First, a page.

A short and sweet one from me for the moment and in case the title didn’t give the game away this is a ‘Currently Reading’ blog post. Because for all I plan to do Friday Reads videos/blogs, Fridays end up being inexplicably busy most weeks. No, I don’t know why, but let’s just roll with it and do a ‘Currently Reading’ instead.
Number one on the list is George R.R. Martin’s Game of Thrones. I’m sure I don’t need to explain what this is about given the proliferation of its extremely successful TV adaptation but a quick summary because it helps me to practice summarising the plot of rather complex books. Game of Thrones is the first-book in A Song of Ice and Fire series, what I believe is considered a low fantasy series which deals with the various Houses of Westeros, all vying for the Iron Throne. Sprawling, complex, strangely addicting, Game of Thrones has the quasi-historical medieval vibe that fantasy books enjoy, meaning you’re almost convinced this could just be historical fact. Were it not for the dragons.
I’m about one third of the way through and I’m enjoying it so far. I appreciate the short chapters – it means I can definitely justify saying ‘I’ll just read a chapter or two before I go to sleep’… cut to 2 hours later and I’m still reading. I hate using the phrase ‘page turner’ but it really does fit the description, it is addicting. The one difficult I’m having is that I’ve seen Season 1 of the TV show so… I’ve basically already “read” this book. Nothing is particularly surprising me, a lot of the dialogue is pleasingly similar, there are a few more interesting characterisation quirks that are missing from the TV series but, overall, it all feels strangely familiar. The last time I attempted to read this it was on my Kindle and I got halfway through before abandoning it so… here’s to hoping that reading an actual physical copy will get me past that halfway sticking point.
Number two on the list is William Shakespeare’s Coriolanus. Yes, yes, Emma is banging on about that play again. In my defence… my dissertation is going to focus on it so… it’s practically required of me to bang on about it over and over.
After an extremely useful initial meeting with my supervisor, she suggested perhaps taking the approach of using one play with which to examine a range of bodies. I’m still trying to tease out what my focus(es) or main thread of argument will be so to the play itself I turn! I also have a couple of adaptations to watch – that’s the one thing that concerns me about writing solely on Coriolanus. Yes I have seen the Donmar production enough to commit it to memory (oh boy have I), yes there is a modernised film adaptation directed by and starring Ralph Fiennes that looks like it does interesting things with its modernisation, yes there is the expected 80s BBC version which… I’m just hoping isn’t as dry as their Love’s Labours Lost was. But, aside from that, there aren’t that many adaptations readily available… the Globe did a production… oh, but before they got into the habit of recording their shows to put online and on DVD. I think it may be a case of reading peoples’ accounts of stage adaptations of it and using those in lieu of anything more substantial.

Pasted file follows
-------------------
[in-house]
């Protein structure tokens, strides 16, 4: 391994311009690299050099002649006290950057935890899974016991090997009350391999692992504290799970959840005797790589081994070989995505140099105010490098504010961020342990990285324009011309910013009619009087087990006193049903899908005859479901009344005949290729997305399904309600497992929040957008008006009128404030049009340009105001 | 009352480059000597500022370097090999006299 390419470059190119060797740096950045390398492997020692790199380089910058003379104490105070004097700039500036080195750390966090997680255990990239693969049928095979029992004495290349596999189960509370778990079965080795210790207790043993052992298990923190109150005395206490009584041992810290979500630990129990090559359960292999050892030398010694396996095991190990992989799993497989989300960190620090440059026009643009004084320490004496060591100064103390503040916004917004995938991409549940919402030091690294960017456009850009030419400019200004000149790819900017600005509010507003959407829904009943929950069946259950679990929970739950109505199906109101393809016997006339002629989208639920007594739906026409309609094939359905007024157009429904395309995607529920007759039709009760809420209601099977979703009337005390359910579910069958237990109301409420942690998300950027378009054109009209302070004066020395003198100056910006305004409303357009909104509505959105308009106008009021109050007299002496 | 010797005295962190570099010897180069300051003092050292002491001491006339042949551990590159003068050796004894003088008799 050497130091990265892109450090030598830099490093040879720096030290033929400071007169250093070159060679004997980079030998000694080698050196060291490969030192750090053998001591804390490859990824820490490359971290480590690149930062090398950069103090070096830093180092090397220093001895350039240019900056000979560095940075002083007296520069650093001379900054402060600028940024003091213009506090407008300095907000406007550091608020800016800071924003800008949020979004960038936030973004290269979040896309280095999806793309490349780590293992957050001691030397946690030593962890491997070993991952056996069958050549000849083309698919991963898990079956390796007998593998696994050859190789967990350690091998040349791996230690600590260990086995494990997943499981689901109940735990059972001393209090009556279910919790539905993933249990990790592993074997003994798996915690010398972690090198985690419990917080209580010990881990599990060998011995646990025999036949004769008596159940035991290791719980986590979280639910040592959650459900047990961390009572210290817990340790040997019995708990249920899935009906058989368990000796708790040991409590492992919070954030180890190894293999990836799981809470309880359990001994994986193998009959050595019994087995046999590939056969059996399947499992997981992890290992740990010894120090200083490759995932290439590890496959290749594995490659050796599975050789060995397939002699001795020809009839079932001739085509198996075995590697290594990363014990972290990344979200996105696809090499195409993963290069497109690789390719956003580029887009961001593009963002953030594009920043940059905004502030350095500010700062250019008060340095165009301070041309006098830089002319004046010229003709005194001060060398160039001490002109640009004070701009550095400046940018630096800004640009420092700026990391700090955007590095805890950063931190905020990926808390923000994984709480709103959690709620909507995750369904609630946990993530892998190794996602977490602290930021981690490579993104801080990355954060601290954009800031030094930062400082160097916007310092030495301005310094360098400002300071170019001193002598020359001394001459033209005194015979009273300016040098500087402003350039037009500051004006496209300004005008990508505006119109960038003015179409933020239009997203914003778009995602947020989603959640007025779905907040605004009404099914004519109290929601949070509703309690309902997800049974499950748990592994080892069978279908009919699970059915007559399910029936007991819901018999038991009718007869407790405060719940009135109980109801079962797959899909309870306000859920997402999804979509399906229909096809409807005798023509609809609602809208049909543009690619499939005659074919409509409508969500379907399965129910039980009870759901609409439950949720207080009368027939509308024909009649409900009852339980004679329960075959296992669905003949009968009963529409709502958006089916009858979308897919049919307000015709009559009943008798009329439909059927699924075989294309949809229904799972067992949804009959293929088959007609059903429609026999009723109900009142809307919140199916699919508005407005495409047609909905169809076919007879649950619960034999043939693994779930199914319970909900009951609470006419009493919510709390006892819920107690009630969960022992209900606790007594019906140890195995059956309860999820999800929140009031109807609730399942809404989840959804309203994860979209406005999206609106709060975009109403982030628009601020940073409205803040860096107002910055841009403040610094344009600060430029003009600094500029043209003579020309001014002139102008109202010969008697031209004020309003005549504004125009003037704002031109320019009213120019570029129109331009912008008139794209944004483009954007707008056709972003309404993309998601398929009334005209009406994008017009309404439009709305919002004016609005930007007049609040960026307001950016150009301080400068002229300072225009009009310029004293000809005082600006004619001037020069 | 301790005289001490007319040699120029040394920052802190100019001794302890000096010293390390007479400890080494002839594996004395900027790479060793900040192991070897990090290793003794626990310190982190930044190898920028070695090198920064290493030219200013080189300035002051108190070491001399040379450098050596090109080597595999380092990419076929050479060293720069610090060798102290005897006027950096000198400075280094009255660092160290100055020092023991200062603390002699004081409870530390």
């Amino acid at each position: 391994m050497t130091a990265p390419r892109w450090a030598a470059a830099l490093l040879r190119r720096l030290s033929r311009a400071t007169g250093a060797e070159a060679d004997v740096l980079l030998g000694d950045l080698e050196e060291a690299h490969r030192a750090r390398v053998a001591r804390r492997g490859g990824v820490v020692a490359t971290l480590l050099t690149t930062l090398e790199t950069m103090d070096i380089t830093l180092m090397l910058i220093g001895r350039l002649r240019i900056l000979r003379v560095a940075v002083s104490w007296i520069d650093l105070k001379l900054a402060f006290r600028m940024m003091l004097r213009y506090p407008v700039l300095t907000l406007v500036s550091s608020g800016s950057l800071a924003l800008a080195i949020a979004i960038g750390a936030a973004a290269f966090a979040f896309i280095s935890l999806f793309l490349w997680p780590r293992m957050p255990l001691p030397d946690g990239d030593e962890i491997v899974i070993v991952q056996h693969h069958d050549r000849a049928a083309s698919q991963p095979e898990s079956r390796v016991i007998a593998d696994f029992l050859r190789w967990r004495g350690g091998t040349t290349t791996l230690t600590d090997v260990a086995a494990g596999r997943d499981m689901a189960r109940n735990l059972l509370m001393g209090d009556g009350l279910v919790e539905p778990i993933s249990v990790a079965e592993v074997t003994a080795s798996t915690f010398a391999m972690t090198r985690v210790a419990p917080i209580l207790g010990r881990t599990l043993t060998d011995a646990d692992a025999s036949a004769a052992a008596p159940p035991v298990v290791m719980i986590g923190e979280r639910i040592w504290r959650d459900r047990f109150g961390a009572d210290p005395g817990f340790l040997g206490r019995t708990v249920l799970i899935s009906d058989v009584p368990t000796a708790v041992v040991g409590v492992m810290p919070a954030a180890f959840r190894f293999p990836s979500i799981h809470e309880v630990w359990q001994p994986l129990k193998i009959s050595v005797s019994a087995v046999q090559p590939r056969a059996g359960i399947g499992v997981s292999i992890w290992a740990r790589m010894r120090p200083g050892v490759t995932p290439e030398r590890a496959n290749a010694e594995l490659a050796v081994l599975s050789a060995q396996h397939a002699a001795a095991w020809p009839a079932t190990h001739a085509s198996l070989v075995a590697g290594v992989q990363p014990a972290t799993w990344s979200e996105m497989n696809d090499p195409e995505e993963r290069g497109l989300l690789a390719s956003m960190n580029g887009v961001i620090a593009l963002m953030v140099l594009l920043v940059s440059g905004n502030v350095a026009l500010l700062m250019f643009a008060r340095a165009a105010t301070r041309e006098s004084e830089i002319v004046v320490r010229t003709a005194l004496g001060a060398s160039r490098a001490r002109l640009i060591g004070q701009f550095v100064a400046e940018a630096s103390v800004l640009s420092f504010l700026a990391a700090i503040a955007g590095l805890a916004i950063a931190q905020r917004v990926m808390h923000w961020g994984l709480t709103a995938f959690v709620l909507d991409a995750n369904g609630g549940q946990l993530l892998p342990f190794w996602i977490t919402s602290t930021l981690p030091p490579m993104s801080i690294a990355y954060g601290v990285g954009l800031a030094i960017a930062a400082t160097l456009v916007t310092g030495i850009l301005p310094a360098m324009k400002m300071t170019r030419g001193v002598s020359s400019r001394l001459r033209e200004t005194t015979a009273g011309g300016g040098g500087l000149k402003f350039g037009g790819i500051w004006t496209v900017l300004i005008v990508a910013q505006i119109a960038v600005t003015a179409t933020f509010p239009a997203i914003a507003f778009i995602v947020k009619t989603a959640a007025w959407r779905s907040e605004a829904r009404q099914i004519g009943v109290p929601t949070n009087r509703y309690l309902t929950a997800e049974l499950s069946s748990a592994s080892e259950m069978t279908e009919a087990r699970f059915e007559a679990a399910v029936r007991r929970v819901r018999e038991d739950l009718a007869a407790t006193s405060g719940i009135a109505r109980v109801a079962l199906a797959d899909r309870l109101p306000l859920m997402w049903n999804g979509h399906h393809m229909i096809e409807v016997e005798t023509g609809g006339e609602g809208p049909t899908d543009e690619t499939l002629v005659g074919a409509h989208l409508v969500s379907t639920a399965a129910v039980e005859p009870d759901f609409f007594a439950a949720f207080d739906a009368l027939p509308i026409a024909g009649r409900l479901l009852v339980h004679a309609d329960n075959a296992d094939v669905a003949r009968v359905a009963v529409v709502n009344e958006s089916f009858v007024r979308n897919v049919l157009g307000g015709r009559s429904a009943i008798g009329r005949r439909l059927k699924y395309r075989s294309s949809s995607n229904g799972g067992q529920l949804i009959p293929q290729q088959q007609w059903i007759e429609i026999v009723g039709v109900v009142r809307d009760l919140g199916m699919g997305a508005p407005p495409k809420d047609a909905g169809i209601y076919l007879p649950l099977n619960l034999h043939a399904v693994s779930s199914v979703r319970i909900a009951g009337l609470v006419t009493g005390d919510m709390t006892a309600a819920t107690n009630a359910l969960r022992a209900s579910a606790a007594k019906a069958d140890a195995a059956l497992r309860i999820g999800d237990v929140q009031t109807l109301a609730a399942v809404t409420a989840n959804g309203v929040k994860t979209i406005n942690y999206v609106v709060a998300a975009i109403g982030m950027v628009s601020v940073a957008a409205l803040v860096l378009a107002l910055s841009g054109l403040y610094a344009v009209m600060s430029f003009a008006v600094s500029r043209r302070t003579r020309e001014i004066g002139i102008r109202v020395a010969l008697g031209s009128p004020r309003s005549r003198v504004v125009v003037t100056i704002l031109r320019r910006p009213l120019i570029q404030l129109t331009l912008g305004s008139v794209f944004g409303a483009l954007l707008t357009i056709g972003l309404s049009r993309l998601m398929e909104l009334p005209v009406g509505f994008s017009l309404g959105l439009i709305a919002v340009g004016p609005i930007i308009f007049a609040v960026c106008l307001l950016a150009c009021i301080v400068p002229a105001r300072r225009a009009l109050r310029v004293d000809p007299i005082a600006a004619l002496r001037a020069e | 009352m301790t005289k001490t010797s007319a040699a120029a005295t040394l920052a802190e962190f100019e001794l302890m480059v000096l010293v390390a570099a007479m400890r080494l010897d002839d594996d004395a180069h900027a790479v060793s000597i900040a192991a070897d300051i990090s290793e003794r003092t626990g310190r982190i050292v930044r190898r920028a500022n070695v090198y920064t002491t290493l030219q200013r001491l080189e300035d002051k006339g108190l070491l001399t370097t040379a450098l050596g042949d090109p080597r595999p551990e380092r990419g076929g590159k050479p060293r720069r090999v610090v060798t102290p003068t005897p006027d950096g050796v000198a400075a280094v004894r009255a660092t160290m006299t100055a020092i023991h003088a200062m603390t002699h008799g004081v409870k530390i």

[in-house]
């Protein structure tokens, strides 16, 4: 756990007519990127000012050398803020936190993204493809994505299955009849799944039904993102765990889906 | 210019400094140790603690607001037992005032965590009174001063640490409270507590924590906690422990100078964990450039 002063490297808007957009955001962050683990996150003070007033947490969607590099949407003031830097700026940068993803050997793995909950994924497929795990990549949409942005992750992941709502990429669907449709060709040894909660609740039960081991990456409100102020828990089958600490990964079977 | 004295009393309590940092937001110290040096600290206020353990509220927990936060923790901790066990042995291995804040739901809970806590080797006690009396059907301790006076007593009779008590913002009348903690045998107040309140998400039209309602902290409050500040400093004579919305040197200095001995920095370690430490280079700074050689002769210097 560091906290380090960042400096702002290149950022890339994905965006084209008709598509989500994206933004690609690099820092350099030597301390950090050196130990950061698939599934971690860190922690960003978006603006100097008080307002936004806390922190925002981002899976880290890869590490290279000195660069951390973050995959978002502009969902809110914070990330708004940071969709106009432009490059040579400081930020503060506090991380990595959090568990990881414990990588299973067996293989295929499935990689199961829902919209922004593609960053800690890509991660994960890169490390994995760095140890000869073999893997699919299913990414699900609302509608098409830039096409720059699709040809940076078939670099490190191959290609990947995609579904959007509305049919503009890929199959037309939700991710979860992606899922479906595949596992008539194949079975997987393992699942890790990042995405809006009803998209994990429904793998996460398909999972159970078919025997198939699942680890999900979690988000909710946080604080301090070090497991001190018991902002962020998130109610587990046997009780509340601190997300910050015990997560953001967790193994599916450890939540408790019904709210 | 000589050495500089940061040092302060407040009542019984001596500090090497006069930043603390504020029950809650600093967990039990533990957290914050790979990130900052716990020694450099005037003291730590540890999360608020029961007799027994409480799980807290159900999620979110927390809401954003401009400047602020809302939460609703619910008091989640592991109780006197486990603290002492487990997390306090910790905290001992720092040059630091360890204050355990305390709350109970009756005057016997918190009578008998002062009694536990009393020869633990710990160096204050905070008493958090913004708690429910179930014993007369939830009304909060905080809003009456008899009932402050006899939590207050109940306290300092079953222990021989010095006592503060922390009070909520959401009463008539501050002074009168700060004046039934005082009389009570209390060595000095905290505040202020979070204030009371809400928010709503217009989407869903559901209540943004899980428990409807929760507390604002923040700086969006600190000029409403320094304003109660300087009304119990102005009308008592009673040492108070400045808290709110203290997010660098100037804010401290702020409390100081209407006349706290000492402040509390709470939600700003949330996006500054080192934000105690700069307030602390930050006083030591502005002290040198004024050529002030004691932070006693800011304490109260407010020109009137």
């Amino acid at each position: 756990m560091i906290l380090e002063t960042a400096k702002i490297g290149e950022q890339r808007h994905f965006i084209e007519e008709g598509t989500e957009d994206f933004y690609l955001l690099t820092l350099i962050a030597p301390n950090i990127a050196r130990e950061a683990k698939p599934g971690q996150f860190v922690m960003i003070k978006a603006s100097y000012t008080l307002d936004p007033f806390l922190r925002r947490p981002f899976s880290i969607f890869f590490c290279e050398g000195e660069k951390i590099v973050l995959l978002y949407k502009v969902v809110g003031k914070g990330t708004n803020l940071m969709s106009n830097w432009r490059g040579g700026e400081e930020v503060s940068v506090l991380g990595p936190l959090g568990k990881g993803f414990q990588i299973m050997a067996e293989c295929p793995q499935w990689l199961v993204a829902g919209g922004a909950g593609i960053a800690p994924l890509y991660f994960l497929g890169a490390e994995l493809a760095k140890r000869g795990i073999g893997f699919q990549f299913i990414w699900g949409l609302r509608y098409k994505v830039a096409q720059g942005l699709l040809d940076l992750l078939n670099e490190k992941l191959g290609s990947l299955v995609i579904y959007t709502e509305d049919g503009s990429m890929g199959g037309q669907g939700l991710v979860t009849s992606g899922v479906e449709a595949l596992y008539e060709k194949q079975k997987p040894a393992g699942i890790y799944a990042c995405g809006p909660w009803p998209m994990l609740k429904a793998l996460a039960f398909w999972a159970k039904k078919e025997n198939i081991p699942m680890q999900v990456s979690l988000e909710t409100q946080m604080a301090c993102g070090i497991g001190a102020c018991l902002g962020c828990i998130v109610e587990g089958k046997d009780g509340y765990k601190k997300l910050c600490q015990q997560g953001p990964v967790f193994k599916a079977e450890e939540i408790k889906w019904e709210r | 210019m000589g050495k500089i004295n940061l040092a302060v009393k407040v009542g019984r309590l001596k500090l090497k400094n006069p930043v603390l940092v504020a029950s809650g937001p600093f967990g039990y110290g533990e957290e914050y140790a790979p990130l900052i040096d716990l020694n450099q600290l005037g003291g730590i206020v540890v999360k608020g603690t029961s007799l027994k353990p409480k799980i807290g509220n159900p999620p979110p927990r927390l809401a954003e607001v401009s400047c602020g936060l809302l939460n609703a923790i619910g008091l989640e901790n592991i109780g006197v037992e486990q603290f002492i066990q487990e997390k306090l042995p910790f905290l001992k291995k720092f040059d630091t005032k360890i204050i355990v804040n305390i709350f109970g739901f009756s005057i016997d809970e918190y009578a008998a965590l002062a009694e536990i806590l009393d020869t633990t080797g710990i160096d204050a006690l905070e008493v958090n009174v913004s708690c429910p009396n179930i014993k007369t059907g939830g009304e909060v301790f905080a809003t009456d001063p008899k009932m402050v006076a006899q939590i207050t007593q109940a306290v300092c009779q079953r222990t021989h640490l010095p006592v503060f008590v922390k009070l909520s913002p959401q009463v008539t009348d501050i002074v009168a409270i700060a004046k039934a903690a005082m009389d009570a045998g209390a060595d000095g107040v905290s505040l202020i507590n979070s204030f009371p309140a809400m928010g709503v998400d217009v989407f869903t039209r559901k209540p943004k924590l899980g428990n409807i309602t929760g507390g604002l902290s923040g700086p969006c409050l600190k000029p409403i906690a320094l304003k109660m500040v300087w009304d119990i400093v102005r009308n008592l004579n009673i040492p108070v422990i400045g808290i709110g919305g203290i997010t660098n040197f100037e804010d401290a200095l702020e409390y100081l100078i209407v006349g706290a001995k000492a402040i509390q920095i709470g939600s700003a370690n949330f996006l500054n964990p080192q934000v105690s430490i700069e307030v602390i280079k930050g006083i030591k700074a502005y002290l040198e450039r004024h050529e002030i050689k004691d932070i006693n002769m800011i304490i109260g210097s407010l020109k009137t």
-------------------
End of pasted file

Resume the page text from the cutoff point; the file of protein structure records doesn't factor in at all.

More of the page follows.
But, in any case, I will be re-reading Coriolanus extensively over the summer. The thing striking me at the moment on this re-read? Virgilia’s alarmingly perfunctory responses that entirely marginalise her as a character. She literally cannot get a word in edgeways over Volumnia’s commanding presence. That might be an avenue worth exploring in the manner of Pascale Aebischer’s comment on examining gaps or silences in a text.
As mentioned above, I need to read some critical things on the body whilst trying to work out what my line of argument will be. So… there’s a steadily forming stack that in all likelihood barely touches the surface. But I am (very slowly) working my way through them in short bursts of studying, trying to be concious of really unpacking what each critic is saying and focusing my efforts on deciding if I actually agree with them. I have an unfortunate tendency to presume that I have nothing new to say about Shakespeare because hundreds of more qualified academics before me have already said it all, or said it better. This is a habit I need to break. I’ve been trying this year not to fall back onto relying on critical opinion rather than positioning my work in dialogue with critics so I’m only tentatively digesting all this critical opinion. The main aim here is for me not to read so much that it entirely drowns out my prior, gut instinct opinions on Coriolanus. So wish me luck with that… because goodness knows I’ll probably need it when I’m done with this stack!
And that is what I’m currently reading. The plans for most of May, in lieu of a TBR, are to finish Game of Thrones and potentially start A Clash of Kings. Hopefully I will also get around to picking up Thomas Hardy’s Far from the Madding Crowd because I am so eager to see the recently released film starring Carey Mulligan but time will tell whether I give in and watch the film first! Other than these rather substantial books, Coriolanus and writing about said Shakespeare play will be on my desk for most of the month. And for the majority of summer. In all seriousness, and without a hint of sarcasm to be found, I couldn’t be more thrilled by the prospect.